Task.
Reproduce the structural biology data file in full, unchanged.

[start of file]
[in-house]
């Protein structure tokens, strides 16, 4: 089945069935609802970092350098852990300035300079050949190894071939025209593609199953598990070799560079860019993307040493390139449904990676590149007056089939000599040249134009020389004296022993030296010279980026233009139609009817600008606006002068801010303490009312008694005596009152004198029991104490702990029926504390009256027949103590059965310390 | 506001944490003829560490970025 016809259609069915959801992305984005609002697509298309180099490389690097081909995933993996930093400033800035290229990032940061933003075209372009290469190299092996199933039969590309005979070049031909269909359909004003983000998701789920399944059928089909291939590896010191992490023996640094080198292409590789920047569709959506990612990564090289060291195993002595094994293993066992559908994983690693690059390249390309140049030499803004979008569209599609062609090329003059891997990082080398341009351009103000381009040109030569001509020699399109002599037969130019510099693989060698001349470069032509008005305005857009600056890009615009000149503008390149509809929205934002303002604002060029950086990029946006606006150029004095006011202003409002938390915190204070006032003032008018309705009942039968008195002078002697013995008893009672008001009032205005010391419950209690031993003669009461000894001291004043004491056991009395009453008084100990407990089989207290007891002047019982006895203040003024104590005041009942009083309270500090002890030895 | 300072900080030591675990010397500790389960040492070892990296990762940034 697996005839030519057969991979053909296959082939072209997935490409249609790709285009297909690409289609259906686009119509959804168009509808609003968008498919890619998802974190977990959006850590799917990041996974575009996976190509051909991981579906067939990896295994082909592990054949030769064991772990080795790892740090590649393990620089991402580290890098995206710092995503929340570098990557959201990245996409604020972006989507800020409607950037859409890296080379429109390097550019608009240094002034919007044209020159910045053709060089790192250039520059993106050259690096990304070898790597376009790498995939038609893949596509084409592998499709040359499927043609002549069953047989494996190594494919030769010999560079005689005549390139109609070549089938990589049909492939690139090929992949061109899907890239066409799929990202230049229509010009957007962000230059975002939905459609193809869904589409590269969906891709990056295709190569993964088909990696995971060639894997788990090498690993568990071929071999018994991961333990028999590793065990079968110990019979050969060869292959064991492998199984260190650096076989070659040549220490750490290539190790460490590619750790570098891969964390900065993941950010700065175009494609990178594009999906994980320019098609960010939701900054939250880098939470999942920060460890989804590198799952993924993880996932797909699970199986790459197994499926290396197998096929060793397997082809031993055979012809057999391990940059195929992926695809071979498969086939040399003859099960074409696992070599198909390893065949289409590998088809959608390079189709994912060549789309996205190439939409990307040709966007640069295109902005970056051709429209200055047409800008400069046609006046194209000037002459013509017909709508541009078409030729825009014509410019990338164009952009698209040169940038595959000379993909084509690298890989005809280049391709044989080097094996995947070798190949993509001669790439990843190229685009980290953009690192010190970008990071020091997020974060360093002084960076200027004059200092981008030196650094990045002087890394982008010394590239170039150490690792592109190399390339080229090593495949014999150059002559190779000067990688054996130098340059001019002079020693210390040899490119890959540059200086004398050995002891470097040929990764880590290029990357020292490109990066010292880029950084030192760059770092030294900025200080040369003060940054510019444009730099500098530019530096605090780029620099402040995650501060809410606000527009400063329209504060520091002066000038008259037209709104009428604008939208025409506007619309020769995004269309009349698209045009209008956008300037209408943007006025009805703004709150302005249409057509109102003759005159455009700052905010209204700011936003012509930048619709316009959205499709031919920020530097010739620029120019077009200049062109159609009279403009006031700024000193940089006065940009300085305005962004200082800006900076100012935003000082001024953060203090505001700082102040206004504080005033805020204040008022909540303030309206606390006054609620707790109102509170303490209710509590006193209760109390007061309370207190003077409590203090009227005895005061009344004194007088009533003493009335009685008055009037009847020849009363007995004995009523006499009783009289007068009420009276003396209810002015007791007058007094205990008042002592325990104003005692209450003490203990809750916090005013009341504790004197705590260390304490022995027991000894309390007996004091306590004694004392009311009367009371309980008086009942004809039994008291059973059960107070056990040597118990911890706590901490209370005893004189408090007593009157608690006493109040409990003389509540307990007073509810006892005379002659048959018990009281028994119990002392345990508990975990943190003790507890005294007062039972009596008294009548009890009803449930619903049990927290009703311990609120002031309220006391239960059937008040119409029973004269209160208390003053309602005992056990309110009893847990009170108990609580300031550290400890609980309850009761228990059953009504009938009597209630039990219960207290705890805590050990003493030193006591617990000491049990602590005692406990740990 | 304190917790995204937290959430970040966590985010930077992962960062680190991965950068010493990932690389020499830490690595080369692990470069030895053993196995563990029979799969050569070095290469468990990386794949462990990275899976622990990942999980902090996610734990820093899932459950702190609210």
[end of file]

[in-house]
């Protein structure tokens, strides 16, 4: 089945069935609802970092350098852990300035300079050949190894071939025209593609199953598990070799560079860019993307040493390139449904990676590149007056089939000599040249134009020389004296022993030296010279980026233009139609009817600008606006002068801010303490009312008694005596009152004198029991104490702990029926504390009256027949103590059965310390 | 506001944490003829560490970025 016809259609069915959801992305984005609002697509298309180099490389690097081909995933993996930093400033800035290229990032940061933003075209372009290469190299092996199933039969590309005979070049031909269909359909004003983000998701789920399944059928089909291939590896010191992490023996640094080198292409590789920047569709959506990612990564090289060291195993002595094994293993066992559908994983690693690059390249390309140049030499803004979008569209599609062609090329003059891997990082080398341009351009103000381009040109030569001509020699399109002599037969130019510099693989060698001349470069032509008005305005857009600056890009615009000149503008390149509809929205934002303002604002060029950086990029946006606006150029004095006011202003409002938390915190204070006032003032008018309705009942039968008195002078002697013995008893009672008001009032205005010391419950209690031993003669009461000894001291004043004491056991009395009453008084100990407990089989207290007891002047019982006895203040003024104590005041009942009083309270500090002890030895 | 300072900080030591675990010397500790389960040492070892990296990762940034 697996005839030519057969991979053909296959082939072209997935490409249609790709285009297909690409289609259906686009119509959804168009509808609003968008498919890619998802974190977990959006850590799917990041996974575009996976190509051909991981579906067939990896295994082909592990054949030769064991772990080795790892740090590649393990620089991402580290890098995206710092995503929340570098990557959201990245996409604020972006989507800020409607950037859409890296080379429109390097550019608009240094002034919007044209020159910045053709060089790192250039520059993106050259690096990304070898790597376009790498995939038609893949596509084409592998499709040359499927043609002549069953047989494996190594494919030769010999560079005689005549390139109609070549089938990589049909492939690139090929992949061109899907890239066409799929990202230049229509010009957007962000230059975002939905459609193809869904589409590269969906891709990056295709190569993964088909990696995971060639894997788990090498690993568990071929071999018994991961333990028999590793065990079968110990019979050969060869292959064991492998199984260190650096076989070659040549220490750490290539190790460490590619750790570098891969964390900065993941950010700065175009494609990178594009999906994980320019098609960010939701900054939250880098939470999942920060460890989804590198799952993924993880996932797909699970199986790459197994499926290396197998096929060793397997082809031993055979012809057999391990940059195929992926695809071979498969086939040399003859099960074409696992070599198909390893065949289409590998088809959608390079189709994912060549789309996205190439939409990307040709966007640069295109902005970056051709429209200055047409800008400069046609006046194209000037002459013509017909709508541009078409030729825009014509410019990338164009952009698209040169940038595959000379993909084509690298890989005809280049391709044989080097094996995947070798190949993509001669790439990843190229685009980290953009690192010190970008990071020091997020974060360093002084960076200027004059200092981008030196650094990045002087890394982008010394590239170039150490690792592109190399390339080229090593495949014999150059002559190779000067990688054996130098340059001019002079020693210390040899490119890959540059200086004398050995002891470097040929990764880590290029990357020292490109990066010292880029950084030192760059770092030294900025200080040369003060940054510019444009730099500098530019530096605090780029620099402040995650501060809410606000527009400063329209504060520091002066000038008259037209709104009428604008939208025409506007619309020769995004269309009349698209045009209008956008300037209408943007006025009805703004709150302005249409057509109102003759005159455009700052905010209204700011936003012509930048619709316009959205499709031919920020530097010739620029120019077009200049062109159609009279403009006031700024000193940089006065940009300085305005962004200082800006900076100012935003000082001024953060203090505001700082102040206004504080005033805020204040008022909540303030309206606390006054609620707790109102509170303490209710509590006193209760109390007061309370207190003077409590203090009227005895005061009344004194007088009533003493009335009685008055009037009847020849009363007995004995009523006499009783009289007068009420009276003396209810002015007791007058007094205990008042002592325990104003005692209450003490203990809750916090005013009341504790004197705590260390304490022995027991000894309390007996004091306590004694004392009311009367009371309980008086009942004809039994008291059973059960107070056990040597118990911890706590901490209370005893004189408090007593009157608690006493109040409990003389509540307990007073509810006892005379002659048959018990009281028994119990002392345990508990975990943190003790507890005294007062039972009596008294009548009890009803449930619903049990927290009703311990609120002031309220006391239960059937008040119409029973004269209160208390003053309602005992056990309110009893847990009170108990609580300031550290400890609980309850009761228990059953009504009938009597209630039990219960207290705890805590050990003493030193006591617990000491049990602590005692406990740990 | 304190917790995204937290959430970040966590985010930077992962960062680190991965950068010493990932690389020499830490690595080369692990470069030895053993196995563990029979799969050569070095290469468990990386794949462990990275899976622990990942999980902090996610734990820093899932459950702190609210």